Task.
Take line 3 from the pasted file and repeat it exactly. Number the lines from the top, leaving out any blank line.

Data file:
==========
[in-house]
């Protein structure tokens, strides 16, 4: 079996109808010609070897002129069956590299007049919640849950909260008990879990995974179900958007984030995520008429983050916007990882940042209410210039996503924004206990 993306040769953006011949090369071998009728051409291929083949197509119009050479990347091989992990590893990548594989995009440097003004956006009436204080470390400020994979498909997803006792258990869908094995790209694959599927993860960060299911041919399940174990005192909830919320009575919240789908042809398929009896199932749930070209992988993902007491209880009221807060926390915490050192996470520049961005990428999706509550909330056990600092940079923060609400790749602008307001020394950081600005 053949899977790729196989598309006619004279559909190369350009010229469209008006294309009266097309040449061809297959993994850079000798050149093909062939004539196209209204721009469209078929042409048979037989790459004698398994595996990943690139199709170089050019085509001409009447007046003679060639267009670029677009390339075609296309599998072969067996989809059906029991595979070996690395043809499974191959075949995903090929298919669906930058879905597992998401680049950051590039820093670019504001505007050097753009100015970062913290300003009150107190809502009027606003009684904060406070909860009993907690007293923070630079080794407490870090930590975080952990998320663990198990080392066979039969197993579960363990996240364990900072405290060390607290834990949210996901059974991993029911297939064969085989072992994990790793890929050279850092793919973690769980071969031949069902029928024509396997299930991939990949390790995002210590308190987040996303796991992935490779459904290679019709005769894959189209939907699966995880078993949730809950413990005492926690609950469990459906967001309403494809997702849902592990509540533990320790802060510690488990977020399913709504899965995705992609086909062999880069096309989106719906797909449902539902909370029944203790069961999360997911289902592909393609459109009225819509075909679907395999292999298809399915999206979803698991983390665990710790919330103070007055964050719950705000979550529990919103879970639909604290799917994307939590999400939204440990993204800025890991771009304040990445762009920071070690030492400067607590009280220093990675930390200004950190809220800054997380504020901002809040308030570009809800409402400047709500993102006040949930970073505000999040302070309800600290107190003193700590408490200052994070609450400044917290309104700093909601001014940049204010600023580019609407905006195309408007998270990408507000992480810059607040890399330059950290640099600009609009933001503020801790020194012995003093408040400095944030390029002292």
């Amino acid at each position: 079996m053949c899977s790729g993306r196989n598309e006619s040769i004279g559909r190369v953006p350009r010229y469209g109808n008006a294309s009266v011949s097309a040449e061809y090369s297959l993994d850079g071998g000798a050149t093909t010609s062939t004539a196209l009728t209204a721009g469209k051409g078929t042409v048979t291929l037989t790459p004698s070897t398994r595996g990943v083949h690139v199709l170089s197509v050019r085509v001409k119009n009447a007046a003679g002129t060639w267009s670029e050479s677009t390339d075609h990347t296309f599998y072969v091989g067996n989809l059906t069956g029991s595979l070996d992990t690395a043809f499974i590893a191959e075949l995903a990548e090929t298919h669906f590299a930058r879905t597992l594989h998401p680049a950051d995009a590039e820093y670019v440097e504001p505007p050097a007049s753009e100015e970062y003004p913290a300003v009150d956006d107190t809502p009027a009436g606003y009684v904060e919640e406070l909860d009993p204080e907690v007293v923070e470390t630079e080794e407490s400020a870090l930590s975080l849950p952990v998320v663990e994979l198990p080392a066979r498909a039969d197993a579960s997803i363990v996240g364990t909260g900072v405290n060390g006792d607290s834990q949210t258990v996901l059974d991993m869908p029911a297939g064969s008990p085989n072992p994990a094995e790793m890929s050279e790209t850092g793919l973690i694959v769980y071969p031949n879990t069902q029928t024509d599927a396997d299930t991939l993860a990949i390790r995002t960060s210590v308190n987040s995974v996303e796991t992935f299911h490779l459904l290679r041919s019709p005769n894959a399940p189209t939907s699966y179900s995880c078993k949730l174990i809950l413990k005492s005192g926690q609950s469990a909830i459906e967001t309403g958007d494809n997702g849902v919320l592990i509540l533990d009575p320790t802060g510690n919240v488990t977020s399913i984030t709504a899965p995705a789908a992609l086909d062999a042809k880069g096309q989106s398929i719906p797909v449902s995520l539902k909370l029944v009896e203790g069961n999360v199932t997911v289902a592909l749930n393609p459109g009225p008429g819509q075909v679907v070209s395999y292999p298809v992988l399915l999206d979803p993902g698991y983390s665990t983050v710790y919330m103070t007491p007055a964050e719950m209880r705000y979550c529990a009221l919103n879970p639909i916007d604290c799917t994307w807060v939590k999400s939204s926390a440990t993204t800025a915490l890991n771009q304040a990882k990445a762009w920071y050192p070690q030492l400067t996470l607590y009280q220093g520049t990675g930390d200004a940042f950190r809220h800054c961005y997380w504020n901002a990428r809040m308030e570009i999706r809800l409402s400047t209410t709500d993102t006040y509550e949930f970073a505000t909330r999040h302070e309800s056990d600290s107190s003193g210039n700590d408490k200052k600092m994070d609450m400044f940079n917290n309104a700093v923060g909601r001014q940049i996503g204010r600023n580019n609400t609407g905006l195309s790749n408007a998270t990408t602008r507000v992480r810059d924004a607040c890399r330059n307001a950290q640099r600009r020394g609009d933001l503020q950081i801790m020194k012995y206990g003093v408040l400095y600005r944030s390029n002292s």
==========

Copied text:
């Amino acid at each position: 079996m053949c899977s790729g993306r196989n598309e006619s040769i004279g559909r190369v953006p350009r010229y469209g109808n008006a294309s009266v011949s097309a040449e061809y090369s297959l993994d850079g071998g000798a050149t093909t010609s062939t004539a196209l009728t209204a721009g469209k051409g078929t042409v048979t291929l037989t790459p004698s070897t398994r595996g990943v083949h690139v199709l170089s197509v050019r085509v001409k119009n009447a007046a003679g002129t060639w267009s670029e050479s677009t390339d075609h990347t296309f599998y072969v091989g067996n989809l059906t069956g029991s595979l070996d992990t690395a043809f499974i590893a191959e075949l995903a990548e090929t298919h669906f590299a930058r879905t597992l594989h998401p680049a950051d995009a590039e820093y670019v440097e504001p505007p050097a007049s753009e100015e970062y003004p913290a300003v009150d956006d107190t809502p009027a009436g606003y009684v904060e919640e406070l909860d009993p204080e907690v007293v923070e470390t630079e080794e407490s400020a870090l930590s975080l849950p952990v998320v663990e994979l198990p080392a066979r498909a039969d197993a579960s997803i363990v996240g364990t909260g900072v405290n060390g006792d607290s834990q949210t258990v996901l059974d991993m869908p029911a297939g064969s008990p085989n072992p994990a094995e790793m890929s050279e790209t850092g793919l973690i694959v769980y071969p031949n879990t069902q029928t024509d599927a396997d299930t991939l993860a990949i390790r995002t960060s210590v308190n987040s995974v996303e796991t992935f299911h490779l459904l290679r041919s019709p005769n894959a399940p189209t939907s699966y179900s995880c078993k949730l174990i809950l413990k005492s005192g926690q609950s469990a909830i459906e967001t309403g958007d494809n997702g849902v919320l592990i509540l533990d009575p320790t802060g510690n919240v488990t977020s399913i984030t709504a899965p995705a789908a992609l086909d062999a042809k880069g096309q989106s398929i719906p797909v449902s995520l539902k909370l029944v009896e203790g069961n999360v199932t997911v289902a592909l749930n393609p459109g009225p008429g819509q075909v679907v070209s395999y292999p298809v992988l399915l999206d979803p993902g698991y983390s665990t983050v710790y919330m103070t007491p007055a964050e719950m209880r705000y979550c529990a009221l919103n879970p639909i916007d604290c799917t994307w807060v939590k999400s939204s926390a440990t993204t800025a915490l890991n771009q304040a990882k990445a762009w920071y050192p070690q030492l400067t996470l607590y009280q220093g520049t990675g930390d200004a940042f950190r809220h800054c961005y997380w504020n901002a990428r809040m308030e570009i999706r809800l409402s400047t209410t709500d993102t006040y509550e949930f970073a505000t909330r999040h302070e309800s056990d600290s107190s003193g210039n700590d408490k200052k600092m994070d609450m400044f940079n917290n309104a700093v923060g909601r001014q940049i996503g204010r600023n580019n609400t609407g905006l195309s790749n408007a998270t990408t602008r507000v992480r810059d924004a607040c890399r330059n307001a950290q640099r600009r020394g609009d933001l503020q950081i801790m020194k012995y206990g003093v408040l400095y600005r944030s390029n002292s």